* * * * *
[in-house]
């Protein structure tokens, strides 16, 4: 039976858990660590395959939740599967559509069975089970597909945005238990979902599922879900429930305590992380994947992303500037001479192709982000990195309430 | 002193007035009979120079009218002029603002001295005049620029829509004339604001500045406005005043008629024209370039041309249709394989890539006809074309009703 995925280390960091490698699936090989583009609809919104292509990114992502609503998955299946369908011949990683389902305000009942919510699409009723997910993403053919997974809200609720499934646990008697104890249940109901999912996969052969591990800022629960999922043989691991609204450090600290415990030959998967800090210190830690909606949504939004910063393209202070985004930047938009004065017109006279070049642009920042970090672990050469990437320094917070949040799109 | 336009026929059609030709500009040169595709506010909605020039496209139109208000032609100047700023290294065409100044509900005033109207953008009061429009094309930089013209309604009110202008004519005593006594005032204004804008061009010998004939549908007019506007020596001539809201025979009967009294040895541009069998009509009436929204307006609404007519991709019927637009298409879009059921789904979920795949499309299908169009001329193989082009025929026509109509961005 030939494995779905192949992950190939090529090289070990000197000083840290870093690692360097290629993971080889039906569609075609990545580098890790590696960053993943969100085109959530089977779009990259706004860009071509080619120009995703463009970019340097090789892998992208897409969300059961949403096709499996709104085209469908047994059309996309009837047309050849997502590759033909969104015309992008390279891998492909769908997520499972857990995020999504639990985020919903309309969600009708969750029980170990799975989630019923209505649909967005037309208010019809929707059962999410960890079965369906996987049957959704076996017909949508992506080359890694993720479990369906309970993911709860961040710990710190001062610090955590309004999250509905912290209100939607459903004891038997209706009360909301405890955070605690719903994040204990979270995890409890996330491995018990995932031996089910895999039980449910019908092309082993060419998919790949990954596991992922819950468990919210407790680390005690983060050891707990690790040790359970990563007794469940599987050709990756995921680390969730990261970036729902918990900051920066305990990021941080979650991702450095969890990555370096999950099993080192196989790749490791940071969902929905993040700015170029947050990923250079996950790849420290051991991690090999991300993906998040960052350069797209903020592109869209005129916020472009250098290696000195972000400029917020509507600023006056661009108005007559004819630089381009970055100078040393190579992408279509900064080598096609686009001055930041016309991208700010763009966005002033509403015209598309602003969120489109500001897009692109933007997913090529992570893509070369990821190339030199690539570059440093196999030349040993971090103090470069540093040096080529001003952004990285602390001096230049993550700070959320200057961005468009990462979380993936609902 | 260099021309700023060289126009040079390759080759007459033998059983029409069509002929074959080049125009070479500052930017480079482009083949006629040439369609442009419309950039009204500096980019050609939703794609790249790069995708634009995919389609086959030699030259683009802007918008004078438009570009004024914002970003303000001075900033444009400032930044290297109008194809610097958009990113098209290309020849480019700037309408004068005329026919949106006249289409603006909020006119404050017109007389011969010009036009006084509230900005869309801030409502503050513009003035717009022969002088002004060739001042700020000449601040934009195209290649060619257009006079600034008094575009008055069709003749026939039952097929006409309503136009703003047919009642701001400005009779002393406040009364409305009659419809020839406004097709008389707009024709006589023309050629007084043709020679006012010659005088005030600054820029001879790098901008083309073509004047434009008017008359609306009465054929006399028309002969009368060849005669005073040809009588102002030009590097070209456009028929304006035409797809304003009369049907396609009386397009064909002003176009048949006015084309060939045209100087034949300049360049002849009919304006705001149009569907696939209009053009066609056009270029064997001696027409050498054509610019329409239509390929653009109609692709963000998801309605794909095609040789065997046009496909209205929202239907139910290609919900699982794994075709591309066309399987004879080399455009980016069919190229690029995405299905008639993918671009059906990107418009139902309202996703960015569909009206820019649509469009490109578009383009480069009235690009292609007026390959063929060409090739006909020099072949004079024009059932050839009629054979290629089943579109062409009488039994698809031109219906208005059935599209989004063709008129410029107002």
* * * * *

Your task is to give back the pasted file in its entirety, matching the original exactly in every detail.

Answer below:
[in-house]
């Protein structure tokens, strides 16, 4: 039976858990660590395959939740599967559509069975089970597909945005238990979902599922879900429930305590992380994947992303500037001479192709982000990195309430 | 002193007035009979120079009218002029603002001295005049620029829509004339604001500045406005005043008629024209370039041309249709394989890539006809074309009703 995925280390960091490698699936090989583009609809919104292509990114992502609503998955299946369908011949990683389902305000009942919510699409009723997910993403053919997974809200609720499934646990008697104890249940109901999912996969052969591990800022629960999922043989691991609204450090600290415990030959998967800090210190830690909606949504939004910063393209202070985004930047938009004065017109006279070049642009920042970090672990050469990437320094917070949040799109 | 336009026929059609030709500009040169595709506010909605020039496209139109208000032609100047700023290294065409100044509900005033109207953008009061429009094309930089013209309604009110202008004519005593006594005032204004804008061009010998004939549908007019506007020596001539809201025979009967009294040895541009069998009509009436929204307006609404007519991709019927637009298409879009059921789904979920795949499309299908169009001329193989082009025929026509109509961005 030939494995779905192949992950190939090529090289070990000197000083840290870093690692360097290629993971080889039906569609075609990545580098890790590696960053993943969100085109959530089977779009990259706004860009071509080619120009995703463009970019340097090789892998992208897409969300059961949403096709499996709104085209469908047994059309996309009837047309050849997502590759033909969104015309992008390279891998492909769908997520499972857990995020999504639990985020919903309309969600009708969750029980170990799975989630019923209505649909967005037309208010019809929707059962999410960890079965369906996987049957959704076996017909949508992506080359890694993720479990369906309970993911709860961040710990710190001062610090955590309004999250509905912290209100939607459903004891038997209706009360909301405890955070605690719903994040204990979270995890409890996330491995018990995932031996089910895999039980449910019908092309082993060419998919790949990954596991992922819950468990919210407790680390005690983060050891707990690790040790359970990563007794469940599987050709990756995921680390969730990261970036729902918990900051920066305990990021941080979650991702450095969890990555370096999950099993080192196989790749490791940071969902929905993040700015170029947050990923250079996950790849420290051991991690090999991300993906998040960052350069797209903020592109869209005129916020472009250098290696000195972000400029917020509507600023006056661009108005007559004819630089381009970055100078040393190579992408279509900064080598096609686009001055930041016309991208700010763009966005002033509403015209598309602003969120489109500001897009692109933007997913090529992570893509070369990821190339030199690539570059440093196999030349040993971090103090470069540093040096080529001003952004990285602390001096230049993550700070959320200057961005468009990462979380993936609902 | 260099021309700023060289126009040079390759080759007459033998059983029409069509002929074959080049125009070479500052930017480079482009083949006629040439369609442009419309950039009204500096980019050609939703794609790249790069995708634009995919389609086959030699030259683009802007918008004078438009570009004024914002970003303000001075900033444009400032930044290297109008194809610097958009990113098209290309020849480019700037309408004068005329026919949106006249289409603006909020006119404050017109007389011969010009036009006084509230900005869309801030409502503050513009003035717009022969002088002004060739001042700020000449601040934009195209290649060619257009006079600034008094575009008055069709003749026939039952097929006409309503136009703003047919009642701001400005009779002393406040009364409305009659419809020839406004097709008389707009024709006589023309050629007084043709020679006012010659005088005030600054820029001879790098901008083309073509004047434009008017008359609306009465054929006399028309002969009368060849005669005073040809009588102002030009590097070209456009028929304006035409797809304003009369049907396609009386397009064909002003176009048949006015084309060939045209100087034949300049360049002849009919304006705001149009569907696939209009053009066609056009270029064997001696027409050498054509610019329409239509390929653009109609692709963000998801309605794909095609040789065997046009496909209205929202239907139910290609919900699982794994075709591309066309399987004879080399455009980016069919190229690029995405299905008639993918671009059906990107418009139902309202996703960015569909009206820019649509469009490109578009383009480069009235690009292609007026390959063929060409090739006909020099072949004079024009059932050839009629054979290629089943579109062409009488039994698809031109219906208005059935599209989004063709008129410029107002």